Mal Langsdon

Mal Langsdon

Paris, France
London, United Kingdom
“Your brain is the most important piece of equipment you have. Keep it in good working order.”


News and features.

One Shot

. PARIS, France. Reuters/Mal Langsdon
A formation of military planes fly over the Arc de Triomphe.
“I am a big fan of using very long lenses to isolate detail in a scene which might be pertinent to a story and otherwise missed. At France’s annual Bastille Day parade, I shot with a 1200-1700mm lens from the presidential podium in order to document the newly elected president Sarkozy riding in the open command car. Conditions were ideal for a very long focal length. There was strong light, but fortunately no heat to distort the light waves. After I had made the image of Sarkozy, I concentrated on a group of people on top of the Arc de Triomphe. At this moment the flyover started and a dark cloud suddenly made for a moody sky. I think the picture turned out to be a far more interesting than the original picture I had envisioned.”


My house, in remote Finistere, faces a very rough patch of Atlantic coast where spectacular winter storms and dramatic lighting conditions present superb subject matter, so I often illustrate environment and extreme weather stories. I did most of my news shooting in the 1970s and the 1980s.

I remember sitting on my father’s shoulders at the age of five in St. Peter’s square in the Vatican, snapping pictures with my first plastic camera during the funeral of Pope Pius XII in 1958. I have photographed every Pope since. Even though I am not Catholic, the ceremony and politics of the Vatican have always attracted me as a subject matter.

I grew up in Rome during the Dolce Vita period of the late 1950’s surrounded by photography, as my parents were both in news photo business. I was about ten or eleven years old when I convinced my father to let me turn our old coal cellar into a darkroom and started experimenting with processing film and making prints. My first ‘real’ camera was a 6x6 Yashica-Mat, which I bought when I was fourteen from money earned by washing cars.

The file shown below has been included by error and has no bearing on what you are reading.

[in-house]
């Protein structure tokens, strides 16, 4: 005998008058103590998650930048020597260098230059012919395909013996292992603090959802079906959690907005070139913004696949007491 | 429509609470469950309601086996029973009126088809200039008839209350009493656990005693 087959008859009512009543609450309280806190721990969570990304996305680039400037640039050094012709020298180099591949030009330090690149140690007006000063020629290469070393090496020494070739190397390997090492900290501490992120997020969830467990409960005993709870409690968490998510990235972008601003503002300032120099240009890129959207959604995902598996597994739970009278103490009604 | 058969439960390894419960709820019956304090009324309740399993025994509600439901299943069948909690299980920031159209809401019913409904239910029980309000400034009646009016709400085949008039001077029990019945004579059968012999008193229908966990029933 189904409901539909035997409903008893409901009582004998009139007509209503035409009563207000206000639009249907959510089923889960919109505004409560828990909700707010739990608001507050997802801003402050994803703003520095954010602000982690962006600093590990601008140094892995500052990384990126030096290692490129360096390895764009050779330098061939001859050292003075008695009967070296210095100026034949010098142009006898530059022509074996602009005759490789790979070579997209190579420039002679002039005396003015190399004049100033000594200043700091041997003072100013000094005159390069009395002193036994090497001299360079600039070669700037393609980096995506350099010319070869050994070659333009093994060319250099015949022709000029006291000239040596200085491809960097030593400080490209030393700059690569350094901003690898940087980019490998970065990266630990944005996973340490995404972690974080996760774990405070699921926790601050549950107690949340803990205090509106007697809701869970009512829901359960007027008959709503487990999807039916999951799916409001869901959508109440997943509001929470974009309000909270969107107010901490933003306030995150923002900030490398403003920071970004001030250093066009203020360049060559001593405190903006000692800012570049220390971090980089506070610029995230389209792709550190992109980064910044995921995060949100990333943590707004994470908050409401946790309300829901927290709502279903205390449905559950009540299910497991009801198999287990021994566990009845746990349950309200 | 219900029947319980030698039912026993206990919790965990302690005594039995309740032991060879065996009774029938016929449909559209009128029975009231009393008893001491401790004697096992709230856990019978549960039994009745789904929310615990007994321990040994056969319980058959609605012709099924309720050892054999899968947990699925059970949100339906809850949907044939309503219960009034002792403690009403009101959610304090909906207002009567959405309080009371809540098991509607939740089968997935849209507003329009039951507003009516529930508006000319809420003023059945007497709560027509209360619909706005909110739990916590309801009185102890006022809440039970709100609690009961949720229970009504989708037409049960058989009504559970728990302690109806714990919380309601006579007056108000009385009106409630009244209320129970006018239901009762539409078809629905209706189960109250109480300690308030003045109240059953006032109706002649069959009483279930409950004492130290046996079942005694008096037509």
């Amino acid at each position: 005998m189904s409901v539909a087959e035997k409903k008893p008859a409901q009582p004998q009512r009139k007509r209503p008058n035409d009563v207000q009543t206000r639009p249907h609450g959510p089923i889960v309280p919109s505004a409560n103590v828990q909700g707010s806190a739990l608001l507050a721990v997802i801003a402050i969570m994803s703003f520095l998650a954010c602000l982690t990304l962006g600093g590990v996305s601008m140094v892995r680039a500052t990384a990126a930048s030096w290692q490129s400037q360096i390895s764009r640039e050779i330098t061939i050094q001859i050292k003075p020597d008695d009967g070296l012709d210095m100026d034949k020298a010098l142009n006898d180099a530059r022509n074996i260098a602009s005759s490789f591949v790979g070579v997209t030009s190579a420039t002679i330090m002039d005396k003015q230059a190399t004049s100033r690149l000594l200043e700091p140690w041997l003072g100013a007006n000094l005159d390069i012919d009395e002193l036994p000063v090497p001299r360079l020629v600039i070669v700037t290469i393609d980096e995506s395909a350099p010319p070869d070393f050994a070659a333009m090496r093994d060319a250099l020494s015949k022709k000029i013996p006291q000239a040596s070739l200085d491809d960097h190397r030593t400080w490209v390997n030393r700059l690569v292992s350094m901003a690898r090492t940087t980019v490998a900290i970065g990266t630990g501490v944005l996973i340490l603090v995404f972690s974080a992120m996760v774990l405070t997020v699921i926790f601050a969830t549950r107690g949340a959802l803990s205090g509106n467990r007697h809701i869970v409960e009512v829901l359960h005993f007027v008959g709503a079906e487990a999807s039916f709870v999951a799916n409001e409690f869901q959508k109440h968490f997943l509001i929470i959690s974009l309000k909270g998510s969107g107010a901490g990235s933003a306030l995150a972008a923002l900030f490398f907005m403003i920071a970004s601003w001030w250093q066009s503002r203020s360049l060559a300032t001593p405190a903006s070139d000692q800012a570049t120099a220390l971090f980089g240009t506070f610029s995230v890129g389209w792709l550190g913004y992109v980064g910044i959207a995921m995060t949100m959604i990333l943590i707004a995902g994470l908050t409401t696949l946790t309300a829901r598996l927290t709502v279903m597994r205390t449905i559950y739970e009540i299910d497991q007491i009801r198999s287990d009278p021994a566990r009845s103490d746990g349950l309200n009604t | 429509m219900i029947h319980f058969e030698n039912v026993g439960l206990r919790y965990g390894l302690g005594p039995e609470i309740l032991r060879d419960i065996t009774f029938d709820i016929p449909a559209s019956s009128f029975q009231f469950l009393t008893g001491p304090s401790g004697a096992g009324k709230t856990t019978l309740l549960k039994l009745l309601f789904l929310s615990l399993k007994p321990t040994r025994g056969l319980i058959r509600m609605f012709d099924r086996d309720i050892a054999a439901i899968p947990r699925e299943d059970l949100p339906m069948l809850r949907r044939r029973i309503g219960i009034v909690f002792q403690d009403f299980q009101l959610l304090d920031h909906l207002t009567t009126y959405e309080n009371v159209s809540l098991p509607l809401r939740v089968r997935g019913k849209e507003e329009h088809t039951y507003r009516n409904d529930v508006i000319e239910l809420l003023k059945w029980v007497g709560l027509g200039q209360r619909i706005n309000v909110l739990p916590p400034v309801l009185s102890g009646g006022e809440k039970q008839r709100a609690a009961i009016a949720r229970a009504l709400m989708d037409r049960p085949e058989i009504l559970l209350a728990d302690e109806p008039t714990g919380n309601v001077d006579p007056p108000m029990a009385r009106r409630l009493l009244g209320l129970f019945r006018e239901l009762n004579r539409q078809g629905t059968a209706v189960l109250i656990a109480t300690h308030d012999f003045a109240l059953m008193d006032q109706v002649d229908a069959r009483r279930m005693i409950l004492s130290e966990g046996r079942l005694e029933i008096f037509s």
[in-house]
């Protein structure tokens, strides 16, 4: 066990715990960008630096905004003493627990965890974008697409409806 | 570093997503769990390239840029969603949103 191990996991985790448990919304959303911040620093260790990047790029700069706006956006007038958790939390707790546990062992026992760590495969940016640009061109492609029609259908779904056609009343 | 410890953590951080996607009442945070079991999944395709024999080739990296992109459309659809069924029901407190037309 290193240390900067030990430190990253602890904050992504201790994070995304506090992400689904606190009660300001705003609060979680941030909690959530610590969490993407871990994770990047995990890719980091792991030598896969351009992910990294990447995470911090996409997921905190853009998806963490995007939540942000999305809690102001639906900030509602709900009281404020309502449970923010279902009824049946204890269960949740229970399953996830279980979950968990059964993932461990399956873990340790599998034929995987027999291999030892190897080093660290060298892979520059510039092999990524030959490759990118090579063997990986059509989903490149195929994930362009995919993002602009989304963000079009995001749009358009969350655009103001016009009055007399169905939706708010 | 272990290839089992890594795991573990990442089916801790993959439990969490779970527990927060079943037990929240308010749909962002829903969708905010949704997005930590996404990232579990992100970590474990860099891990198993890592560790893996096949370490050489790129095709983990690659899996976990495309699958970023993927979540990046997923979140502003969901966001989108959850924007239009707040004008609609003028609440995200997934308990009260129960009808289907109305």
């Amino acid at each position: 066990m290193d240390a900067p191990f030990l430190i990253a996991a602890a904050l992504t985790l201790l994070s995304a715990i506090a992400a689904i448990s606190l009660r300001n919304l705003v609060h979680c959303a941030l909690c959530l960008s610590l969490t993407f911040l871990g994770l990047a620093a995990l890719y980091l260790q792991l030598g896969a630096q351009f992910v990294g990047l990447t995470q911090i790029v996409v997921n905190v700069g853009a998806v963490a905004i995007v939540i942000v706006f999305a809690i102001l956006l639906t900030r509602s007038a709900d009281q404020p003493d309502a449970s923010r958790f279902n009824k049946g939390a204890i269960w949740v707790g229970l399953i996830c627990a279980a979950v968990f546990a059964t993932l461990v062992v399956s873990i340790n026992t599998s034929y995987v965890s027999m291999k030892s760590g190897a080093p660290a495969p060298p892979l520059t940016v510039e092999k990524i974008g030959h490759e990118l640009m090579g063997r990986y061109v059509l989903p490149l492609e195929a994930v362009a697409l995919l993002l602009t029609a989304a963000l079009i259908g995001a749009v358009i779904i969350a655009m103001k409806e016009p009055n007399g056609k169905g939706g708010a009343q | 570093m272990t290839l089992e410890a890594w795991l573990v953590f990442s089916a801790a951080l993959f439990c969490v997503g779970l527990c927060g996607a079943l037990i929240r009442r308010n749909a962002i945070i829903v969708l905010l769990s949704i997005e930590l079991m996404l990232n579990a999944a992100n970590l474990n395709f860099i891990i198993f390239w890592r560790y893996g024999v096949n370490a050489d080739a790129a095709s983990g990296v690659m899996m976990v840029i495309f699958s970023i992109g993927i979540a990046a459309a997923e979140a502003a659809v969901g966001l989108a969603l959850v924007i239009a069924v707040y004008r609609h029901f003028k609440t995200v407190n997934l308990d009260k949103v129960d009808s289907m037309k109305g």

In 1969 I shot the Rolling Stones concert in Hyde Park. I had no accreditation to access the official photo area and the Hells Angels who were ‘guarding’ the stage had no tolerance for a 16 year old with a camera. I received a couple of kicks on the backside from one particular biker. But I got my own back. The only picture I managed to sell that day was of group of long-haired, leather-clad bikers as they were gathered around an army recruitment stand joking with a somewhat intimidated, but smartly uniformed, young soldier.

I learned a great deal about remaining calm under pressure when I spent many months covering the Iranian revolution and U.S hostage drama in Tehran in 1979. Western media regularly had their offices raided by the revolutionary guards (Pasdars). Although it was probable they had been ordered to tolerate our presence, the heavily-armed young men were often excitable and one never knew how things would turn out each time they burst into our bureau.

I have a very open mind to subject matter and try to never pre-judge what any assignment may offer in terms of successful images.

Your brain is the most important piece of equipment you have. Keep it in good working order.

I respect many photographers, but hold in especially high regard those who are not always in the spotlight or sent to the top stories, but day in, day out produce really great pictures in unpromising situations.

Behind the Scenes

. Paris, France. Jean-Paul Pelissier
Mal Langsdon covers France’s annual Bastille Day.